Questions tagged [incompleteness]

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Did Wheeler really believe that physics was undecidable?

John Archibald Wheeler was a famous physicist It has been stated that he thought that there was a strong connection between undecidability and quantum physics This idea was given an early ...
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1answer
47 views

Caroll's paradox => Rice theorem?

To me (but I might be wrong) Rice's theorem asserts that it's not possible to formalise the demonstration of a non-trivial property of a recursively enumerable language within the same given language. ...
6
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1answer
124 views

Relation between “undecidability of arithmetic” and “godel's incompleteness theorem”?

There is a theorem that states that arithmetic is undecidable: i.e. $Th(\mathcal N)$, the set of all sentences in the standard arithmetic structure $\mathcal N=(\mathbb N,+,\cdot , 0,1)$ where the ...
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2answers
62 views

Does Gödel's first incompleteness theorem apply to quantifier-free arithmetics?

Gödel's first incompleteness theorem states roughly that "for any axiomatization of arithmetic, there are statements that can neither be proven to be false nor true." Does this still hold when it ...
3
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1answer
142 views

Does godel's incompleteness theorem still hold if we have a TM that can do an infinity amount of computations?

I have heard whisperings that if we have a turing machine that is allowed to compute infinitely many steps in finite time, then we can solve the halting problem. This made me wonder, if we have such ...
18
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4answers
5k views

Can proof by contradiction work without the law of excluded middle?

I was recently thinking about the validity of proof by contradiction. I’ve read for the past few days things on intuitionistic logic and Godel’s theorems to see if they would provide me answers to my ...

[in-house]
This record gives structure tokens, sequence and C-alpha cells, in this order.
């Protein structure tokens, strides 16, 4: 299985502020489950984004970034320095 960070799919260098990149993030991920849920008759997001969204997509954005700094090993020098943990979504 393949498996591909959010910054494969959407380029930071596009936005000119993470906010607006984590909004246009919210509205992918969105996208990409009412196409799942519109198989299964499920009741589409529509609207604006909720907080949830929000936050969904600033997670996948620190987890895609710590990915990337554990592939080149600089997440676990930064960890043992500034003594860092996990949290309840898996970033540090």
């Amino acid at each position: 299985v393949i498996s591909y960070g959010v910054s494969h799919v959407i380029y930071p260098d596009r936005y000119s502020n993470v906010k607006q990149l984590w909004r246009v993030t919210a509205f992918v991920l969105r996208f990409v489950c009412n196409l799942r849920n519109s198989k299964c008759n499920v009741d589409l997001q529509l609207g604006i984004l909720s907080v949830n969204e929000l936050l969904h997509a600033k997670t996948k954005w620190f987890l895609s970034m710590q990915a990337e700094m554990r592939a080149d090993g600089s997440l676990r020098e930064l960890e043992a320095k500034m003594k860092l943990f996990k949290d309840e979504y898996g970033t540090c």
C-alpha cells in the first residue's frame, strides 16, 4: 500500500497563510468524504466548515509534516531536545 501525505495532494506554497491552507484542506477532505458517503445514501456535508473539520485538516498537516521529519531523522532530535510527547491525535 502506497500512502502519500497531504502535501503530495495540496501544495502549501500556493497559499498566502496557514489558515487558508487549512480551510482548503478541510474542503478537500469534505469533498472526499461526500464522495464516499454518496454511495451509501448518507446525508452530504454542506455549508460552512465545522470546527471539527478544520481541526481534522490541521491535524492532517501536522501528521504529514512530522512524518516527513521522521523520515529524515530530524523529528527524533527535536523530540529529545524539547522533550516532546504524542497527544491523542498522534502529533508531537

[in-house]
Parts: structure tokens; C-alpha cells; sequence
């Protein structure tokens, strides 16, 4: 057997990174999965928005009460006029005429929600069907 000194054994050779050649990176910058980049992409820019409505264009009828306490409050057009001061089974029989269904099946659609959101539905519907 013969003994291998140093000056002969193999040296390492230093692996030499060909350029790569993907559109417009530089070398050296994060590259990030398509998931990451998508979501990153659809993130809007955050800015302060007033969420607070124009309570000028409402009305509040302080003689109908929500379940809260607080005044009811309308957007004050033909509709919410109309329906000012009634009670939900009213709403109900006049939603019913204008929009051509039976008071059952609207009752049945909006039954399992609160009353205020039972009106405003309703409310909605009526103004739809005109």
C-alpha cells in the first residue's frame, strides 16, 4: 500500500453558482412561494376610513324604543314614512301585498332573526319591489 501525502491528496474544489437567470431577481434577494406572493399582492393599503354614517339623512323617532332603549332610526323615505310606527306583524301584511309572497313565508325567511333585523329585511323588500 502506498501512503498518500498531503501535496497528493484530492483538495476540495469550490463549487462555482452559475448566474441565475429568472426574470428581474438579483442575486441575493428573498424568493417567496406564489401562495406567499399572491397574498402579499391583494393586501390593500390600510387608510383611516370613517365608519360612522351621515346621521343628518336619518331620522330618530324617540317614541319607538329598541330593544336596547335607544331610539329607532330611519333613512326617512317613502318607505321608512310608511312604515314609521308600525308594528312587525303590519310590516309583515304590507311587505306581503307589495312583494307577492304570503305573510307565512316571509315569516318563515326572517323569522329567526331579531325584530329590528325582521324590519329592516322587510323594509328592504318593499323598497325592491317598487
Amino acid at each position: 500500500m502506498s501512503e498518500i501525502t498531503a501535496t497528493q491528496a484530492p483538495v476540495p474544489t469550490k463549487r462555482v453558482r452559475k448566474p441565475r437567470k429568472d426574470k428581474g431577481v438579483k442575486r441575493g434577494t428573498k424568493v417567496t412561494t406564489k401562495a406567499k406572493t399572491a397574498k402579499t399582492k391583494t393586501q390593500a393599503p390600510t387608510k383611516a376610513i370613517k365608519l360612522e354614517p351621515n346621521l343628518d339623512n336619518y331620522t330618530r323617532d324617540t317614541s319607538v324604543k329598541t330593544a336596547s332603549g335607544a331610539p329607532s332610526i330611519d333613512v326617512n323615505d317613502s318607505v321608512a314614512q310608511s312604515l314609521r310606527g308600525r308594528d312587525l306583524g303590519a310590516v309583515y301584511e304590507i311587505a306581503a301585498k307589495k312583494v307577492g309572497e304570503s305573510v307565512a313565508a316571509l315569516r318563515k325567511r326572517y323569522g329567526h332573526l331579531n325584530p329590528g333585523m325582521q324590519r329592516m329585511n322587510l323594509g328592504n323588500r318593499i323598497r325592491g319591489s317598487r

12
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5answers
2k views

Why does soundness imply consistency?

I was reading the question Consistency and completeness imply soundness? and the first statement in it says: I understand that soundness implies consistency. Which I was quite puzzled about ...
5
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1answer
195 views

Analogy between Gödel's incompleteness proof and Richard's argument

If we take a look at Gödel's paper “On formally undecidable propositions”, the first self referential proof given in the paper, with the following formula: $$n \in K \equiv \overline{\textit{Bew}}[R(...
1
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3answers
150 views

Is Goedel's 1st theorem not algorithmically derivable?

First let me explain what I mean by algorithmically derivable. An algorithm must be able to come up with the proof without prior knowledge of the proof, in the same way mathematicians and computer ...
0
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1answer
66 views

Axioms - proof of halt

I am new to this forum and this is my first post. I am interested in solving a problem, but cannot find the way to think about it. If anyone can guide me through it, I would be obliged: Let F be some ...
7
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1answer
751 views

Understanding of Turing's Answer to the Entscheidungsproblem

I apologize if this question has been asked before, but I was not able to find a duplicate. I have just finished reading The Annotated Turing and I am a bit confused. From what I understand, the ...
5
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1answer
122 views

Is there a decidable problem which has a proof that it cannot be proved to have a particular deciding Turing machine?

I came across the question Is there an algorithm that provably exists although we don't know what it is? I was able to follow the example "Given an integer $n\ge0$ is there a run of $n$ or more ...
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1answer
187 views

Why decision problem definition ignores Gödel incompleteness theorem?

The following question assume that the decision problem definition (syntactic) has been written (and could be changed if it isn't able) to catch a concept (meaning, semantic) which has both nice ...
75
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5answers
12k views

Is there any concrete relation between Gödel's incompleteness theorem, the halting problem and universal Turing machines?

I've always thought vaguely that the answer to the above question was affirmative along the following lines. Gödel's incompleteness theorem and the undecidability of the halting problem both being ...